Industry welcomes changes to the UK Film Tax

InTax incentive relief film television VFX animation industry BFIdustry bodies such as the British Film Commission (BFC), Film London and the BFI welcome the changes to the UK Film Tax Relief as announced Thursday (5 December) by the Chancellor of the Exchequer, George Osborne in the Government's autumn statement.

The changes proposed include:

  • The availability of a tax relief at 25% on the first £20m of qualifying production expenditure and 20% thereafter, for small and large budget films. This will be subject to state aid clearance. The change is meant to make the incentive easier to use and more attractive, as well as eradicate what the industry has called the 'cliff edge' between the 20% and 25% schemes.
  • Reducing the minimum UK expenditure requirement from 25% to 10%. This will encourage further investment in the UK and benefit the visual effects branch specifically as well as the wider industry in general, helping British independent production companies by encouraging minority co-productions where the UK spend is less than 25%.
  • Modernising the cultural test. The test will now allow for European as well as British culture, in line with other creative content tax reliefs currently provided in the EU. The test will become a 35 point test with a pass mark of 18 and will include an increase in the points available for principal photography/ special effects/ visual effects and English language.
  • An investment of £5m in the National Film and Television School's (NFTS) Digital Village. The NFTS will be able to expand and upgrade its existing facility into a training centre and provide a sustainable supply of UK talent for the digital and creative industries  so it can compete internationally.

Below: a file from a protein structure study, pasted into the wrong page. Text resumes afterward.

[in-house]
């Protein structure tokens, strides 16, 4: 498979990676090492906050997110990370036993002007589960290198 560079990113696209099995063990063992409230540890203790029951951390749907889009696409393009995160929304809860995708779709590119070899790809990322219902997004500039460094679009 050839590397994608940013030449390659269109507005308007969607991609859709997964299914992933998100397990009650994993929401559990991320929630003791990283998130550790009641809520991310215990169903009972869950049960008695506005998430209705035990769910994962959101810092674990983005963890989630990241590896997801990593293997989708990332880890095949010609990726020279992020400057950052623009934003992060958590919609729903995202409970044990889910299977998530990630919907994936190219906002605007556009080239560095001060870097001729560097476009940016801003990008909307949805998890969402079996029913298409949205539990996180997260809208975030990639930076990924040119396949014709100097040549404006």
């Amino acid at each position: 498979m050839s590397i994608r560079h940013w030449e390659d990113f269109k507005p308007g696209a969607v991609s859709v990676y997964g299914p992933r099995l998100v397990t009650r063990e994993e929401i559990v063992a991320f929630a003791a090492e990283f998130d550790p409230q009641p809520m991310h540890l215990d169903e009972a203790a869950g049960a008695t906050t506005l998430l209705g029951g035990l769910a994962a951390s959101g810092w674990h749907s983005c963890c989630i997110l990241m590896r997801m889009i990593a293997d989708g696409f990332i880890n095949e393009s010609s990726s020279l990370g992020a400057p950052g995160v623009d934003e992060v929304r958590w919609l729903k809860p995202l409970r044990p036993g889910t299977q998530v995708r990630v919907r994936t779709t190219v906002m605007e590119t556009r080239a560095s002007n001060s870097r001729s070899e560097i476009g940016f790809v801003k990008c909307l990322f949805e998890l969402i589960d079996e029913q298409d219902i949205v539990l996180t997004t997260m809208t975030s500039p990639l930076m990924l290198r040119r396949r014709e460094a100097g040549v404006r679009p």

In addition the Chancellor has said he will seek state aid clearance to increase the rate of relief to 25% for all qualifying expenditure when re-notifying film tax relief in 2015.

The BFC calls the proposed changes "good news for the British film industry", especially as it follows the successful launch earlier this year of a tax relief for both high-end television and animation.

Adrian Wootton, chief executive of the BFC  and Film London, said: "The UK is home to world-class filmmaking talent and expertise which help drive the industry forward, as demonstrated recently by the UK-produced and critically-acclaimed film Gravity.

"However, in order to continue to attract business to the UK in a fiercely competitive global marketplace, our industry must be underpinned by effective fiscal incentives. The tax relief was a game changer when introduced in 2007 and today's announcement ensures we can continue to grow our industry, boosting the UK economy and creating British jobs; it will also encourage the production of more culturally British projects."

BFI CEO, Amanda Nevill said: "Having just come back from China, which is one of the most exciting new markets for film in the world, it's fantastic that the Chancellor is doing so much to ensure UK film is positioned in the strongest possible way."

The trade organisation UK Screen, which led responses to the Government's consultation on supporting VFX earlier this year, also welcomed the Chancellor's announcements.

UK Screen commissioned work by Saffrey Champness, a